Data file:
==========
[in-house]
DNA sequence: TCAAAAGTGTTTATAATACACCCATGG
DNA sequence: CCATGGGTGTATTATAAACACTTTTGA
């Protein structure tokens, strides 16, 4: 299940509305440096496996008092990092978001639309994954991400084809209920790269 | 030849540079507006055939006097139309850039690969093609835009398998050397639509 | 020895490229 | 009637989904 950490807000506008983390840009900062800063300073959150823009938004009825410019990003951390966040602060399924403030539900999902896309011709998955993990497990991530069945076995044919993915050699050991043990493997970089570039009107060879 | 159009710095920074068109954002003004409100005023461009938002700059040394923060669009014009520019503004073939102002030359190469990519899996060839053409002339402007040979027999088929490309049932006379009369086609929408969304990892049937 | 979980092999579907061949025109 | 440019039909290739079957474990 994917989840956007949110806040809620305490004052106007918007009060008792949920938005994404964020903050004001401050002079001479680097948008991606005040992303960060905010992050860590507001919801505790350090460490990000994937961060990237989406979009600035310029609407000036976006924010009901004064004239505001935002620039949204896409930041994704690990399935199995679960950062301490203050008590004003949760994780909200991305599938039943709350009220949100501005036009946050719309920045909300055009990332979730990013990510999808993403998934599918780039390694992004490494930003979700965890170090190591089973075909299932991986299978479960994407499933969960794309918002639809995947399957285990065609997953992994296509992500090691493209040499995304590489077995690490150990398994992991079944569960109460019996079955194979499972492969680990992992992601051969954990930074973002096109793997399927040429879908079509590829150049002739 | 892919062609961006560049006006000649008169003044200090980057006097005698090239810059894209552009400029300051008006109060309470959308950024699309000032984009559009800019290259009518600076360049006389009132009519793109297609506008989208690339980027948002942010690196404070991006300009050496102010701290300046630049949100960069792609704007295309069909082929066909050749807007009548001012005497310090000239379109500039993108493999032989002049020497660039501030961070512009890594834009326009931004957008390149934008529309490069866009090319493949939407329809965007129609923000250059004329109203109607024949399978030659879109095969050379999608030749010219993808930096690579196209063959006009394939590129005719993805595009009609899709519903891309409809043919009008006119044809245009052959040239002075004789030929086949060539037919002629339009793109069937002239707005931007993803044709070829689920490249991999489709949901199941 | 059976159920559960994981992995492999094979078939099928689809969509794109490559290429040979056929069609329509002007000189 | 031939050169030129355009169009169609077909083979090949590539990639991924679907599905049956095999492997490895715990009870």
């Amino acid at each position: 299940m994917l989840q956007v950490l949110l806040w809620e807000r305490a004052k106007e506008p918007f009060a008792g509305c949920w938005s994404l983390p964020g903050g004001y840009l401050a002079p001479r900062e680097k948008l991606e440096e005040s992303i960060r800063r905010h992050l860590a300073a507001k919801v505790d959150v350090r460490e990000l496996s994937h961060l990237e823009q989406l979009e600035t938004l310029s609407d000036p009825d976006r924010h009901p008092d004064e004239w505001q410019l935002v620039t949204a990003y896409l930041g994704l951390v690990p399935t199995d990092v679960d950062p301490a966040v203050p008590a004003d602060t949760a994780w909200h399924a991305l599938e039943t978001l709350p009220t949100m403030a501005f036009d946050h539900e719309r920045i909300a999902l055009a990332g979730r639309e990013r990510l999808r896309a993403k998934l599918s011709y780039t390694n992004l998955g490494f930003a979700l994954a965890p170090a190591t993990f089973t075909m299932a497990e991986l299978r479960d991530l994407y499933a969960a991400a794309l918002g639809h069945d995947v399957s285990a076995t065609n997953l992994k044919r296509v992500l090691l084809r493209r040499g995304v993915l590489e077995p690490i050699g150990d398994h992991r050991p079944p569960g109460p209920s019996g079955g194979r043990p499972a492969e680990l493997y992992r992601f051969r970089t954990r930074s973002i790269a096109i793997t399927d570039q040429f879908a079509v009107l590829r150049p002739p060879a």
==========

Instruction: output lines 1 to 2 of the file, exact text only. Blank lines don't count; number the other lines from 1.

[in-house]
DNA sequence: TCAAAAGTGTTTATAATACACCCATGG